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How do you avoid a “friendly fire” shooting in your home?

How do you avoid a “friendly fire” shooting in your home?


Sadly, it happens with some frequency: a family member is shot after being mistaken for an intruder. Can it happen to you or someone you love?

When I was young our family never locked the house doors; in fact, I’m not sure my parents even had a key! We lived outside of a very small town, one in which nothing every really happened, and one in which people left their cars parked with the keys in the ignition. It was just that kind of place (and, admittedly, a different time.)

As I grew up things changed. Some family friends were violently robbed when they returned from a night out and unexpectedly ran into thieves in their house. After that incident people started locking their doors, my parents included. I must say that this was something of an adjustment for all of us, as we’d just never done such a thing!

One night my high-school-age sister came home quite late, well past bedtime, and found the doors locked. Rather than pound on the front door and wake the household, she found an unlocked window (which wasn’t hard – we locked the doors, but not the windows!) and climbed into our utility room.

In doing so she apparently knocked something over, which woke our Mom who in turn woke Dad. He grabbed our only handgun — a little Ruger Single-Six .22 — and went downstairs to investigate.

He managed to sneak up on what he thought was a burglar and yelled “don’t move!” as he flipped on the room light. They were both quite startled — Dad to find my sister, my sister to see the Ruger in my Dad’s hand!

Dad’s tremendous calm under pressure (nothing ever seemed to cause him to panic), his gun handling skills, and his decision to turn on the light to find out if he had a valid target all combined to save my sister a trip to the hospital (or morgue.) Unfortunately this is not always the outcome in such cases.

Take, for example, the case of little Tyler Maddox. He was being cared for by his grandmother one night and apparently decided to get up and wander the house at one o’clock in the morning. His grandmother had propped a chair against the door to prevent it being kicked in, and when she heard it scrape across the floor she grabbed the gun she kept by her bed and fired one shot in the direction of the sound. She didn’t know, until the lights went on, that she’d just shot her 7-year-old grandchild.

What can we learn from this incident?

Foremost, of course, is that you never shoot unless you have a valid target. You’ve probably heard that stated as a safety rule on the range, but how does it apply in a chaotic self defense encounter?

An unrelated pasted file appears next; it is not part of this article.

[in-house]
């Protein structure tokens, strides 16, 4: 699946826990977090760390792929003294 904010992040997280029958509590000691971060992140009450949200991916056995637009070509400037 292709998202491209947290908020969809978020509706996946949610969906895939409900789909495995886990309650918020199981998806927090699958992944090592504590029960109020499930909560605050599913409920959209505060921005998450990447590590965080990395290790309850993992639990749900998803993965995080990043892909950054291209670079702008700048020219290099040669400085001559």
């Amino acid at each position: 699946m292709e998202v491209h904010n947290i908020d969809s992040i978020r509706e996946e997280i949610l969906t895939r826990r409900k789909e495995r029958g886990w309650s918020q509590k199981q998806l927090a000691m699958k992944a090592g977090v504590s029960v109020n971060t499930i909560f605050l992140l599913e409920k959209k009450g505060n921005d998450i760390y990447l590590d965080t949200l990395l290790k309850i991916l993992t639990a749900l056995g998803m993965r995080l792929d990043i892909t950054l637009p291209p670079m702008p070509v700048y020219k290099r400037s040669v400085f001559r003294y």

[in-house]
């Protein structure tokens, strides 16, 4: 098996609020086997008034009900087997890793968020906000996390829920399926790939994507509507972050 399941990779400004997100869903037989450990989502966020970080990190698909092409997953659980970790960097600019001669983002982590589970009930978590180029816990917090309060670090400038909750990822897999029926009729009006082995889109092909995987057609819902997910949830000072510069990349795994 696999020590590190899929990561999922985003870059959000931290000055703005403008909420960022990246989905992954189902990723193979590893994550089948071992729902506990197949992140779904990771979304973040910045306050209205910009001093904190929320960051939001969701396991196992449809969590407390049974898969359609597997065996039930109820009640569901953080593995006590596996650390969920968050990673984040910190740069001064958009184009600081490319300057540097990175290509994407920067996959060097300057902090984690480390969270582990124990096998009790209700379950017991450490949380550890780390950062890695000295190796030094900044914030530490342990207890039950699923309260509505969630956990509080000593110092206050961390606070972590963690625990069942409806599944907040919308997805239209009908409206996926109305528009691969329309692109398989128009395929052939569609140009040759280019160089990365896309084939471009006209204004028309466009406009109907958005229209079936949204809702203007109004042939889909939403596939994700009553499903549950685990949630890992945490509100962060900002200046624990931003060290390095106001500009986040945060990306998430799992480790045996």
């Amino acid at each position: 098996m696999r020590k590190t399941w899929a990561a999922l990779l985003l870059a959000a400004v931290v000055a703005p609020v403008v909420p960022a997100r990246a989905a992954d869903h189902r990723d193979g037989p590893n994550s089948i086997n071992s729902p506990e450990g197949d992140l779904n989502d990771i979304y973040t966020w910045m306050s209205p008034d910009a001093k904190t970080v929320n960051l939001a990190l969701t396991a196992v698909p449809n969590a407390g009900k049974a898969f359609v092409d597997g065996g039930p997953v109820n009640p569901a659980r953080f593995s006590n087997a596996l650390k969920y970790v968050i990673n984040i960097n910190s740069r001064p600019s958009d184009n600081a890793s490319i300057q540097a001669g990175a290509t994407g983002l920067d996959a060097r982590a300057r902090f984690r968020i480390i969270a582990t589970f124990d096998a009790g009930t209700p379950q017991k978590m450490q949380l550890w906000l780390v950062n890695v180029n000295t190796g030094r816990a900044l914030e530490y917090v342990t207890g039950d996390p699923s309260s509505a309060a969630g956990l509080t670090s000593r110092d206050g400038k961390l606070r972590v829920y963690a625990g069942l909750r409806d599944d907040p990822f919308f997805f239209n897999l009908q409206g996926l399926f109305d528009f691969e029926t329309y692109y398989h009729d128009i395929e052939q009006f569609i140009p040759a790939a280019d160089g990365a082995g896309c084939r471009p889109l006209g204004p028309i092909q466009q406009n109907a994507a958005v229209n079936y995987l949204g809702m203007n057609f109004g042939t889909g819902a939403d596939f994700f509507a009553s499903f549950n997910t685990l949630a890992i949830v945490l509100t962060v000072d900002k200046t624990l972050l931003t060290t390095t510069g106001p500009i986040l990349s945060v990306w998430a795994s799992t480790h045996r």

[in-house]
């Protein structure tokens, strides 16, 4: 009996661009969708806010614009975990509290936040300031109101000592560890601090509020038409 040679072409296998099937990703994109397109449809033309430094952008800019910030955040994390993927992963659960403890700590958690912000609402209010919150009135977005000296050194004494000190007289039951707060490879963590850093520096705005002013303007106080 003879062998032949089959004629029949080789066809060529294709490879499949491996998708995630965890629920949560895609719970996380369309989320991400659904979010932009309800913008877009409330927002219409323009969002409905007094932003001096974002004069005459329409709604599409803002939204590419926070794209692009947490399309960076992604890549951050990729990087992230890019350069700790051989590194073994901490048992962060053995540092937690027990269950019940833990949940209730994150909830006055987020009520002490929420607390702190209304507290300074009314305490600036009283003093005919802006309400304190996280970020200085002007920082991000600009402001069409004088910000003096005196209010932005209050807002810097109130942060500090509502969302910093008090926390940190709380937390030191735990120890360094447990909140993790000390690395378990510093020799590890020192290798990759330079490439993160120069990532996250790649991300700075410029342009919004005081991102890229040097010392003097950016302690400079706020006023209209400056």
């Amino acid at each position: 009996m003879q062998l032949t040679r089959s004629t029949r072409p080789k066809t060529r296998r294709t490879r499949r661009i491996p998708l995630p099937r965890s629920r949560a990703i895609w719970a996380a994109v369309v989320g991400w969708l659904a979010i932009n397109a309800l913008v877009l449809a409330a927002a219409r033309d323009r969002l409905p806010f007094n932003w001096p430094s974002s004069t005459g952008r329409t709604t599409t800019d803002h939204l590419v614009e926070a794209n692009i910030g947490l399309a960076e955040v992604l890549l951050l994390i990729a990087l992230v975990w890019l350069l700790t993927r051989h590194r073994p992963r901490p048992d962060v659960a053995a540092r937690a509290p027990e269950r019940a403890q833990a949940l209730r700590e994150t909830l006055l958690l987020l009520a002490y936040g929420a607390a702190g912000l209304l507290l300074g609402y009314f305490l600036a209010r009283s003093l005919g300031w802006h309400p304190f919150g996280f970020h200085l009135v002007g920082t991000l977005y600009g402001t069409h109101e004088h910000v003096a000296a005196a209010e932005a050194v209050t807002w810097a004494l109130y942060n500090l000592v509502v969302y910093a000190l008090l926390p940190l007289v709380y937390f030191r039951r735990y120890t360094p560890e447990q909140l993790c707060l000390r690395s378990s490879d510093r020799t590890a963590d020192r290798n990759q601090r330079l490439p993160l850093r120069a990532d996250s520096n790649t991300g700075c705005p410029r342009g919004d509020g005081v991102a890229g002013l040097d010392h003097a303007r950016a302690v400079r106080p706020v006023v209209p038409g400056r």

A valid defensive target is one that you’ve recognized as being an articulable threat to your life: someone who poses an immediate, otherwise unavoidable risk of death or grave bodily harm. It’s unlawful and unconscionable to launch bullets at another human being whom you have not positively determined to be a threat to your life; your defensive firearm is just that, defensive. You don’t know if what you’re doing is defensive until you know that you have an actual attacker. Learning to recognize an attack in progress and understanding how to use your firearm to defend yourself against that attack are fundamental to defensive shooting.

Of course in order to determine whether there’s an actual attack by an actual assailant, you need to be able to see what’s going on! We can’t positively identify the identity or activities of someone by sound alone; we need to be able to see the person and see what he/she is doing in order to make that critical decision to shoot. This is where the “know your target” part of the range safety rules comes in: in order to know your target, you must see it!

My Dad’s tactic of flipping on a room light certainly worked and still works; many of us carry high-intensity flashlights as a substitute for when we don’t know where that switch is or can’t reach it. My wife and I both have a flishlight on our respective sides of the bed so that either of use can quickly identify a threat at night. I highly recommend that you have one within reach at all times and learn how to use it effectively (it also makes a great impact weapon when lethal force isn’t an appropriate response!)

Many people mount lights onto their defensive firearms, but that comes with a big caveat: if you’re using that light to determine whether you have a threat, you’re already pointing the muzzle at someone. If that person is someone like little Tyler, you’re that much closer to a tragic outcome. Add some adrenaline and a surprise-induced muscular contraction, and the stage for disaster is set. The weapon mounted light is no substitute for a handheld illumination tool (or a room light switch!)

In order to use a defensive firearm responsibly, you need to positively identify your threat. The only way you can do that is to look, and the only way you can look is if you have enough light to see by. The moral of this story? If Tyler’s grandma had responded by turning on a flashlight instead of shooting blindly in the dark at a mere sound, he wouldn’t have ended up in the hospital fighting for his life.

If you don’t have a good flashlight, get one. Keep it by your bed and, if you carry a concealed handgun, keep one on your person as well. Defending yourself is a right, but doing so responsibly is an obligation you accept when you exercise that right!

-=[ Grant Cunningham ]=-

  • Posted by Grant Cunningham
  • On December 2, 2014

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